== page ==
I found various photoshops of Trump Triumphant that aren't fanart. I love this one--I can really get behind its message:
                                   "Photoshop is hard, guys!"

I didn't find a much pro-Trump fan art based on popular media...
But then, I think fandom expresses its political views in the more immediate form of memes of photos of-the-moment (with or without words), like Michelle Obama's side-eye at the inauguration next to Jim Halpert, from the Office Scenes' Twitter:

Flama ("a digital network created by, for and starring young Latinos") posted a round-up in Nov. 4, 2016:
"There’s Donald Trump Fan Art And It’s Really Very Sad":
"A lot of the images conflate Trump with images from the Warhammer 40K series, in which a God-Emperor has arisen to protect humanity from cosmic threats."
Again, I sympathize: Photoshop is hard! and one of the hard things about it is getting the relative sizes right. I've had a hard time with that myself.

But--sometimes it works! This is a pretty great manip of David's "Napoleon Crosses the Alps", from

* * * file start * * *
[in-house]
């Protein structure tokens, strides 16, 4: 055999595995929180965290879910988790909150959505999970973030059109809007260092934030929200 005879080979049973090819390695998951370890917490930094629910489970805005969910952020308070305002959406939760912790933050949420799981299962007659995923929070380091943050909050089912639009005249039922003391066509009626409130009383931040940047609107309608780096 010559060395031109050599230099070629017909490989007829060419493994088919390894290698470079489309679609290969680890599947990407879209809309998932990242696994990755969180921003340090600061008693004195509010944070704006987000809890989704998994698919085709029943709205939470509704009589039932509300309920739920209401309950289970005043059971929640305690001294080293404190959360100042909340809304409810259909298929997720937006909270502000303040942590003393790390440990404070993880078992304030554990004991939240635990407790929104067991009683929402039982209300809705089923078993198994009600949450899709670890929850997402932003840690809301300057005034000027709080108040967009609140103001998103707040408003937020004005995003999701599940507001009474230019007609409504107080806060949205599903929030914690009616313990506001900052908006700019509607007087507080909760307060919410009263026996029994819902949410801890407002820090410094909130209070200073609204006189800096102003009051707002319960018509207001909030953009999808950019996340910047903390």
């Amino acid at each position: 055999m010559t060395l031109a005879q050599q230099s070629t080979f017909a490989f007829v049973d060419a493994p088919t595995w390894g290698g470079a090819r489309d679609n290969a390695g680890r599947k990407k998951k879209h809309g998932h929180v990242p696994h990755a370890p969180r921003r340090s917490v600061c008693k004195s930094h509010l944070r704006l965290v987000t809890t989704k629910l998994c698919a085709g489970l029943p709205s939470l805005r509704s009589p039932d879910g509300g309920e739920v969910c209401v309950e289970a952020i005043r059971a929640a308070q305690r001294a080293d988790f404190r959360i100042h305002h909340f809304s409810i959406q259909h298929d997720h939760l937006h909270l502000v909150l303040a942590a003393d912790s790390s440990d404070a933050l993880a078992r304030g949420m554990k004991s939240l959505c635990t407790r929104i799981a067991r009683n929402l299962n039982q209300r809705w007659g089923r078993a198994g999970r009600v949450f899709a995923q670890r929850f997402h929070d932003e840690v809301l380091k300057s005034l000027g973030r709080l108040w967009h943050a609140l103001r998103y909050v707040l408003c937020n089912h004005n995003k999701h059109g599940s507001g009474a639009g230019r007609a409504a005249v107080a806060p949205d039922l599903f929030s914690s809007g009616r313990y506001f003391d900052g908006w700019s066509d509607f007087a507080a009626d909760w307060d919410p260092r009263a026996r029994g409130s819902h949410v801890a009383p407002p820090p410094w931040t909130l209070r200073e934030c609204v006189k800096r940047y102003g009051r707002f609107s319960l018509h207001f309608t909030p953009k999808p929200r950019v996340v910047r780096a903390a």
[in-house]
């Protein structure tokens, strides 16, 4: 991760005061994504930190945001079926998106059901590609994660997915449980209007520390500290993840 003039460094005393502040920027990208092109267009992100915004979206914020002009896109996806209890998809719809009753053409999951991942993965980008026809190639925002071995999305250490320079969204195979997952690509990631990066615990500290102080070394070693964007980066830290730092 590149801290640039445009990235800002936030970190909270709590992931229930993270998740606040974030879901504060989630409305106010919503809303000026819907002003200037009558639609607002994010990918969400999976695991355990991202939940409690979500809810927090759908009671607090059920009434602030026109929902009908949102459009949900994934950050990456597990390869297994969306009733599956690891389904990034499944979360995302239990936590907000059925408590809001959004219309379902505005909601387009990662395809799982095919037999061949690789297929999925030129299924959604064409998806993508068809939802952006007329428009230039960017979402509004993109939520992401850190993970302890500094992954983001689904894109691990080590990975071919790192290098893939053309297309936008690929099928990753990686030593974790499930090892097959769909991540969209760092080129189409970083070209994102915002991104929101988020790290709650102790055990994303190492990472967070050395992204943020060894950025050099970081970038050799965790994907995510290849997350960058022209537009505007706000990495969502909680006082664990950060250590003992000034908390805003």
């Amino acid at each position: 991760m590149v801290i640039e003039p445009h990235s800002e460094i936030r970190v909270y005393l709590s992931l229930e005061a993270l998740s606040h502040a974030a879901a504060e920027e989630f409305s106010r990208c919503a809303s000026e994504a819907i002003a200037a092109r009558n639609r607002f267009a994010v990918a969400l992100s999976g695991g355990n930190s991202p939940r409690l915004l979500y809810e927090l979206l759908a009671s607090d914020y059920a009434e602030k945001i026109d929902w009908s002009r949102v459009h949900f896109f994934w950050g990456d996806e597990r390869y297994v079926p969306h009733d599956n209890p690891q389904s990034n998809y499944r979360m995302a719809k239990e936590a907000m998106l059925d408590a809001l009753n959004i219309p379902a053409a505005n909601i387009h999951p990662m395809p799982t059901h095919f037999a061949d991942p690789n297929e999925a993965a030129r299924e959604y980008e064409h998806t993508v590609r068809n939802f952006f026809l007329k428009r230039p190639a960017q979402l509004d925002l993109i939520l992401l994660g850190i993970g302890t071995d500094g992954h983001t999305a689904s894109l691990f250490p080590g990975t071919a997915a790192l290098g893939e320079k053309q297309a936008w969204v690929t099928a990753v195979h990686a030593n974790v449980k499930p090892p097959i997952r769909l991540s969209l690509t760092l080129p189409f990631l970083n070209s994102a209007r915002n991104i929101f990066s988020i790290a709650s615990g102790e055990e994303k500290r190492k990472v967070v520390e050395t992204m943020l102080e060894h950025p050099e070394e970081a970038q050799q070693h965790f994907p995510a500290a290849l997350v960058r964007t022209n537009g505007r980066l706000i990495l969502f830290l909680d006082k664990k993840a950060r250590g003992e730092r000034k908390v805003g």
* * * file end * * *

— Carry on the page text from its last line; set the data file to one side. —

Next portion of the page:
"5 Ways In Which Trump Supporters Are Like Cult Followers"
If you want a megalomaniac who is going to decimate the nation's youth and bankrupt its economy you could do worse than Napoleon. Heck, the French still love him, right? Well, some do.

It's really much easier to find anti-Trump fan art. 
Here's another Star Wars one (wow):
Trump as Jabba the Hut with Mexican artist Frida Kahlo taking the place of Princess Leia as his chained slave:

And another: Trump as villain Darth Vader & Hillary as Princess Leia, from the "Trump x Hillary I Love to Hate You" series, by Brazilian artist Billy Butcher:

But, "Rebellions are built on hope," according to Star Wars Rogue One.
So let's end on a happy, hopeful note:
This isn't fanart, but these collaged lady-bits prints by artist Ashley Longshore are so pretty & fun!
(From ^ "32 of the best protest signs from the Women's March" in the Daily Dot, "the internet's newspaper") 

Does all this give me hope?